"There are a handful of genes known to underlie male infertility but there's still a lot unknown," says Alyssa Kruger, a Ph.D. student within the Department of Human Genetics. Kruger, who works in the lab of principal investigator Jacob Mueller, Ph.D., and their colleagues have been studying the X and Y chromosomes -- which are delivered by sperm to an egg to determine an offspring's sex -- across species and across millions of years of evolution.
Sex chromosomes are unique, Kruger explains, because while they were once an identical pair of chromosomes, they independently evolved distinct sets of genes. Upon examining mice sex chromosomes, they found two recently evolved X-linked gene families that are found only in mice. Interestingly, these genes are also present multiple copies. To figure out what the genes are responsible for, Kruger's team removed them from the genomes of some mice using CRISPR and other technologies.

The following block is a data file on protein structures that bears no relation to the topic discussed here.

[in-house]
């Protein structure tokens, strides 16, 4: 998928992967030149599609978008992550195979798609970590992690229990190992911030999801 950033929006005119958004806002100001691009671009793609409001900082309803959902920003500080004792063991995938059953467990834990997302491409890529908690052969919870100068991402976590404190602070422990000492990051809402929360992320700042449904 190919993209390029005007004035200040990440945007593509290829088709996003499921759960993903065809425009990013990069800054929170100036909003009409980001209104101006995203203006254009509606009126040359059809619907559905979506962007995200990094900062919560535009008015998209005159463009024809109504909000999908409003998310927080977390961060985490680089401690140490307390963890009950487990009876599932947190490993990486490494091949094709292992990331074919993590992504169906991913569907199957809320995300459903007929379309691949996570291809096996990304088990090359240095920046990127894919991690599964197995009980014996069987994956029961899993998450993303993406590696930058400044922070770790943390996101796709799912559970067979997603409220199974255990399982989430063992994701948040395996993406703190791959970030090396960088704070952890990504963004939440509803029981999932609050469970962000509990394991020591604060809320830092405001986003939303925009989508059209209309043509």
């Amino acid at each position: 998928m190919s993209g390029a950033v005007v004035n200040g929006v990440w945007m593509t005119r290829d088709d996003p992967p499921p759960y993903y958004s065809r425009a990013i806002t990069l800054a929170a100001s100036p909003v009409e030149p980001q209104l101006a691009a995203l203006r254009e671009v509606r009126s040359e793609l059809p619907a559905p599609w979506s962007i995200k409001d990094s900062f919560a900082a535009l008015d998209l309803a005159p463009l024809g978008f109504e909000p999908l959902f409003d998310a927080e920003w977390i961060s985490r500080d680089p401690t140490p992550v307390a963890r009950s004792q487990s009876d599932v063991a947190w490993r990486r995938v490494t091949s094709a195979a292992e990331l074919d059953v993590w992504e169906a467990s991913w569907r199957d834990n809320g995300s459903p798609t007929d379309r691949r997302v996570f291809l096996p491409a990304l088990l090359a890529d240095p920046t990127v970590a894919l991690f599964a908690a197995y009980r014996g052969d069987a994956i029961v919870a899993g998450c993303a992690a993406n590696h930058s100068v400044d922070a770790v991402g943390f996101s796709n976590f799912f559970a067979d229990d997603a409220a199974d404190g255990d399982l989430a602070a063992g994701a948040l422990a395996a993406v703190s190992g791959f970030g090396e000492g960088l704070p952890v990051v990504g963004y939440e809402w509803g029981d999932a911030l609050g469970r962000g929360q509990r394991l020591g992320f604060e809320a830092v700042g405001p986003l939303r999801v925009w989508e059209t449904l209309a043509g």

Copies - Gene - Family - Towards - Male
Removing all copies of one X-linked gene family produced mice whose offspring were biased towards being male by a ratio of 60-40. This discrepancy wasn't a result of more Y-bearing sperm -- the number of X and Y sperm remained the same in the mice. "This suggests to us that this gene is impacting the relative fitness of X versus Y sperm, but we don't know how. Maybe the Y-bearing sperm are swimming faster or in a straighter line, we don't yet know," says Kruger.
Next, the team decided to...
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